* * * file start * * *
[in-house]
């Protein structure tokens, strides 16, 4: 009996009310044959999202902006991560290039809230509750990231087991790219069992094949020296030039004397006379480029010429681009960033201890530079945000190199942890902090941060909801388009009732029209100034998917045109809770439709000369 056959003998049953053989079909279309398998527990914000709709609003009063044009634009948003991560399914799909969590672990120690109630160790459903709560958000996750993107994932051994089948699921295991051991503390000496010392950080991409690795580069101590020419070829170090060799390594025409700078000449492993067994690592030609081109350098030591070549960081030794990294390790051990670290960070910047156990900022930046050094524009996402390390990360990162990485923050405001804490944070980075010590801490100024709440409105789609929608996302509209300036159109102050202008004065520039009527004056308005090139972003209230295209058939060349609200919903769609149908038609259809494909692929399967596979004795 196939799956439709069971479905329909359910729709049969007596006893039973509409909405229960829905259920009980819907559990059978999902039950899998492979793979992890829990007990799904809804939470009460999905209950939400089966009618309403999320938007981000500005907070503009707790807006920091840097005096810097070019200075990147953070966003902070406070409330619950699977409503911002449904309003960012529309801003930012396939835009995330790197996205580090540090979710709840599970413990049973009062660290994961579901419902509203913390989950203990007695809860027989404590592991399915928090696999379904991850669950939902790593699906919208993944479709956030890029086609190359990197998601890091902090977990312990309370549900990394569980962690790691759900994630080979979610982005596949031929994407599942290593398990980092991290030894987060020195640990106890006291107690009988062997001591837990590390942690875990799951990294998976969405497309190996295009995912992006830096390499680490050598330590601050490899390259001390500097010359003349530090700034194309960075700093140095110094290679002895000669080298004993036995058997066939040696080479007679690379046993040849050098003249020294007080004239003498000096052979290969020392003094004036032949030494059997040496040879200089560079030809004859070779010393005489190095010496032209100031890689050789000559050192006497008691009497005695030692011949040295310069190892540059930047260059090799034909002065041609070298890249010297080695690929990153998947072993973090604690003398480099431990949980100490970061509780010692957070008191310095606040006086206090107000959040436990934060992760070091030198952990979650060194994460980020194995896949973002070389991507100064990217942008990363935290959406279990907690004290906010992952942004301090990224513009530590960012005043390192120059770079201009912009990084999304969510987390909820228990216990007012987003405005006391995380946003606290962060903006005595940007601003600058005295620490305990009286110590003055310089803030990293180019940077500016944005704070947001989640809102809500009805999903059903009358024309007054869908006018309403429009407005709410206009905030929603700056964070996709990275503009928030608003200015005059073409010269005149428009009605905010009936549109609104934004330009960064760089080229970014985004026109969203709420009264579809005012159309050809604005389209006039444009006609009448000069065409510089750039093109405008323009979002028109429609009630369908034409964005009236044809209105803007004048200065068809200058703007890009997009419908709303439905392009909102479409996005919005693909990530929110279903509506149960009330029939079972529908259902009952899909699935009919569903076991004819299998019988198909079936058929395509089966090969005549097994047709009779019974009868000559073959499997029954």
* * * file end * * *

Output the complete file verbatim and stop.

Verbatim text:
[in-house]
């Protein structure tokens, strides 16, 4: 009996009310044959999202902006991560290039809230509750990231087991790219069992094949020296030039004397006379480029010429681009960033201890530079945000190199942890902090941060909801388009009732029209100034998917045109809770439709000369 056959003998049953053989079909279309398998527990914000709709609003009063044009634009948003991560399914799909969590672990120690109630160790459903709560958000996750993107994932051994089948699921295991051991503390000496010392950080991409690795580069101590020419070829170090060799390594025409700078000449492993067994690592030609081109350098030591070549960081030794990294390790051990670290960070910047156990900022930046050094524009996402390390990360990162990485923050405001804490944070980075010590801490100024709440409105789609929608996302509209300036159109102050202008004065520039009527004056308005090139972003209230295209058939060349609200919903769609149908038609259809494909692929399967596979004795 196939799956439709069971479905329909359910729709049969007596006893039973509409909405229960829905259920009980819907559990059978999902039950899998492979793979992890829990007990799904809804939470009460999905209950939400089966009618309403999320938007981000500005907070503009707790807006920091840097005096810097070019200075990147953070966003902070406070409330619950699977409503911002449904309003960012529309801003930012396939835009995330790197996205580090540090979710709840599970413990049973009062660290994961579901419902509203913390989950203990007695809860027989404590592991399915928090696999379904991850669950939902790593699906919208993944479709956030890029086609190359990197998601890091902090977990312990309370549900990394569980962690790691759900994630080979979610982005596949031929994407599942290593398990980092991290030894987060020195640990106890006291107690009988062997001591837990590390942690875990799951990294998976969405497309190996295009995912992006830096390499680490050598330590601050490899390259001390500097010359003349530090700034194309960075700093140095110094290679002895000669080298004993036995058997066939040696080479007679690379046993040849050098003249020294007080004239003498000096052979290969020392003094004036032949030494059997040496040879200089560079030809004859070779010393005489190095010496032209100031890689050789000559050192006497008691009497005695030692011949040295310069190892540059930047260059090799034909002065041609070298890249010297080695690929990153998947072993973090604690003398480099431990949980100490970061509780010692957070008191310095606040006086206090107000959040436990934060992760070091030198952990979650060194994460980020194995896949973002070389991507100064990217942008990363935290959406279990907690004290906010992952942004301090990224513009530590960012005043390192120059770079201009912009990084999304969510987390909820228990216990007012987003405005006391995380946003606290962060903006005595940007601003600058005295620490305990009286110590003055310089803030990293180019940077500016944005704070947001989640809102809500009805999903059903009358024309007054869908006018309403429009407005709410206009905030929603700056964070996709990275503009928030608003200015005059073409010269005149428009009605905010009936549109609104934004330009960064760089080229970014985004026109969203709420009264579809005012159309050809604005389209006039444009006609009448000069065409510089750039093109405008323009979002028109429609009630369908034409964005009236044809209105803007004048200065068809200058703007890009997009419908709303439905392009909102479409996005919005693909990530929110279903509506149960009330029939079972529908259902009952899909699935009919569903076991004819299998019988198909079936058929395509089966090969005549097994047709009779019974009868000559073959499997029954």